April 23, 2012
The Moabcon event comes on the heels of Adaptive Computing's recently-announced Moab portfolio refresh. Naturally, these products were the focus of the three-day event, which took place earlier this month, and featured heavily in the program, more details of which can be found here.
The conference was well attended in a magnificent ski resort in Park City; the only glitch: there was no snow to welcome arriving attendees. Daytime temperature was in the 70s on Tuesday and Wednesday, but what a difference a day makes. Thursday's temperature probably never got above 35 following an overnight snowfall. See before and after pictures:
But enough of the weather and location. The company's annual conference was Adaptive's first opportunity to showcase the new Moab Version 7 to the large user community. Not to mention, the technical sessions and keynotes were all very well attended and by all accounts provided excellence value and education.
Highlights. Where do you start as there were so many good presentations? Let's begin with Tuesday evening's entertainment – HP Presents a Night at the Olympics. The adventure commenced with a Gondola Ride to the top of the mountain for networking and dinner followed by zip lining and assorted Olympic Games. Everyone headed up the mountain from about 7,000 feet to 8,000 feet. The evening weather great. Zip lining was big hit; this is where you're suspended on pulley that is hooked on a cable mounted on an incline. You are then propelled by gravity traveling from the top to the bottom of the inclined cable while hanging on the pulley reaching speeds of 40+ mph, an adrenaline rush.
Wednesday kicked off with a fireside chat from HP executives Marc Hamilton and Jerome Labat in a lively discussion on the State of Cloud Technology, and what it means for HPC and beyond. This was followed by a keynote session – To cloud or not to cloud – which included a brief walk down memory lane to the foundations of cloud computing, timesharing, through to today's private cloud benefits and ROI, and ending with obstacles to adoption with a focus on security and the need for a unified single management system that can discover, manage and report on all the heterogeneous cloud resources.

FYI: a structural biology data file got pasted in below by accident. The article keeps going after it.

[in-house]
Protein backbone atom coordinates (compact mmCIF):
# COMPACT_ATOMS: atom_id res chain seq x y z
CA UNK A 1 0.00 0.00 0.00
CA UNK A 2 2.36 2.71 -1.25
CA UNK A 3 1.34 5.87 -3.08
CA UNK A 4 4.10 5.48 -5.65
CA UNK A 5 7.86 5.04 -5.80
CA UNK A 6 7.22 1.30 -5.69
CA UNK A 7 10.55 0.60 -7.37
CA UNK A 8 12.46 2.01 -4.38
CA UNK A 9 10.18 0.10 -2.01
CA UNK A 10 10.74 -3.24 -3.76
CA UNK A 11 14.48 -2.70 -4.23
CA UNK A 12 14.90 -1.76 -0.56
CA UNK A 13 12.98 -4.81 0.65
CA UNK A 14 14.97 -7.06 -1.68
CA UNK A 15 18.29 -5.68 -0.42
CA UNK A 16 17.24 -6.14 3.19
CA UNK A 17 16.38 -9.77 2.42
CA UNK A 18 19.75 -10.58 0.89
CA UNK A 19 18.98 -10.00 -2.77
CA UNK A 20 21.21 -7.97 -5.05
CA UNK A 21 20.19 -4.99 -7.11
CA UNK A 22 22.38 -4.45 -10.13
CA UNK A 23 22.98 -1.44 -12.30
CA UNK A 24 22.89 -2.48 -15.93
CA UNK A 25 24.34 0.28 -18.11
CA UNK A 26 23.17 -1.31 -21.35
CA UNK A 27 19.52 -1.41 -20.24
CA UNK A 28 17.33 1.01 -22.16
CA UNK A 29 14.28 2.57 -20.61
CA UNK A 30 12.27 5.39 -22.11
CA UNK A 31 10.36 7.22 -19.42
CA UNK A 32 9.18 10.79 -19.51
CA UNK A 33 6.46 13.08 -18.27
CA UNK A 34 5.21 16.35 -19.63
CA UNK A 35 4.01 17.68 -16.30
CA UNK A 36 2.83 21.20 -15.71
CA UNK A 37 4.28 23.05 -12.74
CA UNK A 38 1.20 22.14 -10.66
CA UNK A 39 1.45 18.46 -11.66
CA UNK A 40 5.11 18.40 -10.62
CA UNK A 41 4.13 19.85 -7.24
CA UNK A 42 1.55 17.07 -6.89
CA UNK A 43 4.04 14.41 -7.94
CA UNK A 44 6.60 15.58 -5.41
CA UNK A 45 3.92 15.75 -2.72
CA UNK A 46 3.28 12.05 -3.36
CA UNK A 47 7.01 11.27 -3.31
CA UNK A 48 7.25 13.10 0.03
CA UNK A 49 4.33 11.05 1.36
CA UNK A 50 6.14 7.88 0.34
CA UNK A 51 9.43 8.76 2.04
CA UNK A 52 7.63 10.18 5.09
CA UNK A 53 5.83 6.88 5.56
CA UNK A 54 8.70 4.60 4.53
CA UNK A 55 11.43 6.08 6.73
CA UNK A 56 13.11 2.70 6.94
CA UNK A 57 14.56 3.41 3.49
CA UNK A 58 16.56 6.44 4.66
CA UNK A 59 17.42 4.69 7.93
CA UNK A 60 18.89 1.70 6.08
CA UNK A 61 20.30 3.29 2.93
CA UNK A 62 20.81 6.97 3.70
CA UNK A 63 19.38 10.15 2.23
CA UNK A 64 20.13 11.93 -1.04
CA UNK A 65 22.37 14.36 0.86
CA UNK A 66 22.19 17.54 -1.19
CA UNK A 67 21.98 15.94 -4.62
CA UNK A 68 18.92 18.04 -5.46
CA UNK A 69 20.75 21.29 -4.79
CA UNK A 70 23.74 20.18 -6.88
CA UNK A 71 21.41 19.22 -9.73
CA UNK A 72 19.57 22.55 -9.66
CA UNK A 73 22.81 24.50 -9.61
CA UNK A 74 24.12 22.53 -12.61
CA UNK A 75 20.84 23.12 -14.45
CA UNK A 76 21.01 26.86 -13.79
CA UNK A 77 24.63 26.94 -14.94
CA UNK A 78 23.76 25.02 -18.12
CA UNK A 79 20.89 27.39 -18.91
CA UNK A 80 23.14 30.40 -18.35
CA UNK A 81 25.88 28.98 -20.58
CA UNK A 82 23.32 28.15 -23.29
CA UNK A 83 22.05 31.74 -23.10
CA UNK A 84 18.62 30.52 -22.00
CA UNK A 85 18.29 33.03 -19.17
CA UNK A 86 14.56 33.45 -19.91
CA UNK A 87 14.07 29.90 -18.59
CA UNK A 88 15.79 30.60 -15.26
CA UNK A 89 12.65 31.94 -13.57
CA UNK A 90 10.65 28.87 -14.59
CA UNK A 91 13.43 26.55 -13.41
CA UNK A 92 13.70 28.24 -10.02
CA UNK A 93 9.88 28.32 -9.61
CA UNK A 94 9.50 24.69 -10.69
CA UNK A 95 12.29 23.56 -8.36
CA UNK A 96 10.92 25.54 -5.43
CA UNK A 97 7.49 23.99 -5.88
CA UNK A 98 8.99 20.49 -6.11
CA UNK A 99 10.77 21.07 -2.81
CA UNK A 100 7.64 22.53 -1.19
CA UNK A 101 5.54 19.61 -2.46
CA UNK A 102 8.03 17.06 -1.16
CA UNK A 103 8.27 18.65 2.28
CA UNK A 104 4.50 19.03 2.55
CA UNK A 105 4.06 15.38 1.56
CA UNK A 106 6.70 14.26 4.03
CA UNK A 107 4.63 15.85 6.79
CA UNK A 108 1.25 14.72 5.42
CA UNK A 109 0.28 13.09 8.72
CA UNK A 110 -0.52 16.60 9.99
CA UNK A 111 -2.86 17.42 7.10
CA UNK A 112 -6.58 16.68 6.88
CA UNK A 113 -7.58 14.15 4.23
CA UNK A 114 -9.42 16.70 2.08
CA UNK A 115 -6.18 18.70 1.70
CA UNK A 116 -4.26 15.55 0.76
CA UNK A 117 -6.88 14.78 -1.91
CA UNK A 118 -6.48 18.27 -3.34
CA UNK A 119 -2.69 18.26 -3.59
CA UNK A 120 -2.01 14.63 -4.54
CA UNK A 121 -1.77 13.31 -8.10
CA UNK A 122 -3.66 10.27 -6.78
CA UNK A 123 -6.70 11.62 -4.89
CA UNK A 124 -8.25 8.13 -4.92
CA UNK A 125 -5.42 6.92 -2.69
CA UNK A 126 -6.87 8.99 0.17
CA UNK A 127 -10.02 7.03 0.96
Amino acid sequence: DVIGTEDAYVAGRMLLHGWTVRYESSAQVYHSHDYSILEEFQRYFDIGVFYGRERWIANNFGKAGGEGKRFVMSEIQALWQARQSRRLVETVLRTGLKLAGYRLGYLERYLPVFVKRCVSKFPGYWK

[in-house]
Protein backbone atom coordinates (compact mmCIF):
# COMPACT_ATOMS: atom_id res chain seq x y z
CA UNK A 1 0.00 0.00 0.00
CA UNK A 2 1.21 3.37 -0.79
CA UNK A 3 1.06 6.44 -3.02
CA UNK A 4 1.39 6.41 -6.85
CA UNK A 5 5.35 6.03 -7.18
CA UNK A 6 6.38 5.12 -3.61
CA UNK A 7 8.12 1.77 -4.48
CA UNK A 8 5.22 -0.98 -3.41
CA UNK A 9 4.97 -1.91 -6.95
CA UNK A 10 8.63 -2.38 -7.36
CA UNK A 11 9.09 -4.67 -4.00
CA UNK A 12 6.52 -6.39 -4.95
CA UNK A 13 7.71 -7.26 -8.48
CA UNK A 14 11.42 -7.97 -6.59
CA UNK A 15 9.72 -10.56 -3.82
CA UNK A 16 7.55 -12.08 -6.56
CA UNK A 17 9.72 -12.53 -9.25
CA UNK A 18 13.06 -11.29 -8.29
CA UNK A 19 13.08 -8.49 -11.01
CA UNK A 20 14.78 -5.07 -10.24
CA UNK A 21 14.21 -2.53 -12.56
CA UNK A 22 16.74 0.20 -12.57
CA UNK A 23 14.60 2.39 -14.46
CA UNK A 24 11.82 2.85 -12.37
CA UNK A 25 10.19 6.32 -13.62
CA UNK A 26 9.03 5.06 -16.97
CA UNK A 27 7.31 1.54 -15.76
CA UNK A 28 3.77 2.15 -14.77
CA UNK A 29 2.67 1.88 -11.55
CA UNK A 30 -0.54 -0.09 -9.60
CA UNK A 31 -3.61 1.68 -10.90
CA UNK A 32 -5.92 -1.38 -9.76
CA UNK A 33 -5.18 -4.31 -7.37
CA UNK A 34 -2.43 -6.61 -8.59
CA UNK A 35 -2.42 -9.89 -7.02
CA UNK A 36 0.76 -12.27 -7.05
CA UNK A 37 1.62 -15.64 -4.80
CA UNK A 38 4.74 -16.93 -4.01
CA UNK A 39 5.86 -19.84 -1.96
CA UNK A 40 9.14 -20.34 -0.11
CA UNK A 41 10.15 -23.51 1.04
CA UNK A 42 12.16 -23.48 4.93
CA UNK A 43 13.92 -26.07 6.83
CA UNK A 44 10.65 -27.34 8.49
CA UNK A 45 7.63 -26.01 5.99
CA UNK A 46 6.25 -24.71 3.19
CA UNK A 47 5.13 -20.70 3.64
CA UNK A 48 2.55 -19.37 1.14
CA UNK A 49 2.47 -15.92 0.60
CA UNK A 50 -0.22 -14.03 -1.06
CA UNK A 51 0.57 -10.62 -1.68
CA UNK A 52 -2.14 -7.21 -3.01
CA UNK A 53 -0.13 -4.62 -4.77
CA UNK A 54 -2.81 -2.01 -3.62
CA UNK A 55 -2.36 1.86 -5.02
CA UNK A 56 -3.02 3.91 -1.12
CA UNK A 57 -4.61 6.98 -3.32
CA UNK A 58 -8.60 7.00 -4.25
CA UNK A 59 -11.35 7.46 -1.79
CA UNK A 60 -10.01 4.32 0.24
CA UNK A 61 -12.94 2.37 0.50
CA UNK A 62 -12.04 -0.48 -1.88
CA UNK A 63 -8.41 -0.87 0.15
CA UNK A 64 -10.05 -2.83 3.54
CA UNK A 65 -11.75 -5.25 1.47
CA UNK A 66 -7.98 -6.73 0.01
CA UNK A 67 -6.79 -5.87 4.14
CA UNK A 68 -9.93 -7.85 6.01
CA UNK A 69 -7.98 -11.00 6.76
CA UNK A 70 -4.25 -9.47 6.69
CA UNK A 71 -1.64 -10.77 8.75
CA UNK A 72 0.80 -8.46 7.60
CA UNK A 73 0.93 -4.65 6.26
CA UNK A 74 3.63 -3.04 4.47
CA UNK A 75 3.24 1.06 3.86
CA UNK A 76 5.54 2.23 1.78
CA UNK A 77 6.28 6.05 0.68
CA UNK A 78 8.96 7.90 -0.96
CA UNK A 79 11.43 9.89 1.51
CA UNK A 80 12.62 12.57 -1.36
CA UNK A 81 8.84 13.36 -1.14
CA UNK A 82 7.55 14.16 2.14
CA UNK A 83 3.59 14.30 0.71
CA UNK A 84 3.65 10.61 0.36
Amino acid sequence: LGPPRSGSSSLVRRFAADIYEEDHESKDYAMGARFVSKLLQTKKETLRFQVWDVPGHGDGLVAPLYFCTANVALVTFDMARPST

Following the keynotes, the day's technical breakout sessions started. The conference ran two tracks with the second focused on cloud computing. Adaptive Computing's Technical Consultant Dan Croft presented an introduction to the world of cloud from an HPC point of view. This focused on the many new features of Moab's HPC cloud model and how it can be used in a traditional HPC environment together with an enterprise environment.
When it comes to running HPC workloads, even in the cloud, the Moab HPC suite will be the go-to product. With an emphasis on flexibility and automation, Moab's private HPC cloud solution intelligently reprovisions machines depending on the needs of the workload. The Cloud suite, it should be noted, is mainly for running enterprise IT applications in a private or hybrid cloud.
This was followed by hands-on demos and a more detailed drill down into features of Moab Cloud Suite 7.0 xCAT edition. Lot of focus on the user experience, like the previous session, together with a deeper look at the accounting and resource allocation. Two really key areas that will improve adoption of private cloud computing. The good news is that this is all managed from single keyboard and screen.
The lunchtime speakers included:
Rich Tehrani, Cloud Computing Magazine
Michael Jackson, President and Founder, Adaptive Computing
Merle Giles, NCSA, Private Sector Program, Accelerating Business with HPC as a service
Rich shared some interesting industry trends and statistics on cloud computing pulled from several industry analyst reports including IDC, Gartner and Forrester Research information and other industry sources. Basically, the market is big and growing. Unfortunately, he was not able to drill down on HPC specific data.
Michael Jackson's keynote focus was the new version of Moab and how it empowers the user to:
Increase cost savings
Achieve your objectives
Michael positioned Moab 7.0 as an intelligent end-to-end architecture for cloud computing. Clearly Adaptive is gaining customers in the enterprise HPC market, specifically manufacturing, financial and oil and gas customers. Moab's focus on ease of use, simplicity and accounting/usage will no doubt help gain additional enterprise class customers. Specific capabilities include:
Simplified job submission & management.
New Web Services for easier integration.
Updated self-service portal and admin dashboard.
Greater usage budgeting and accounting flexibility.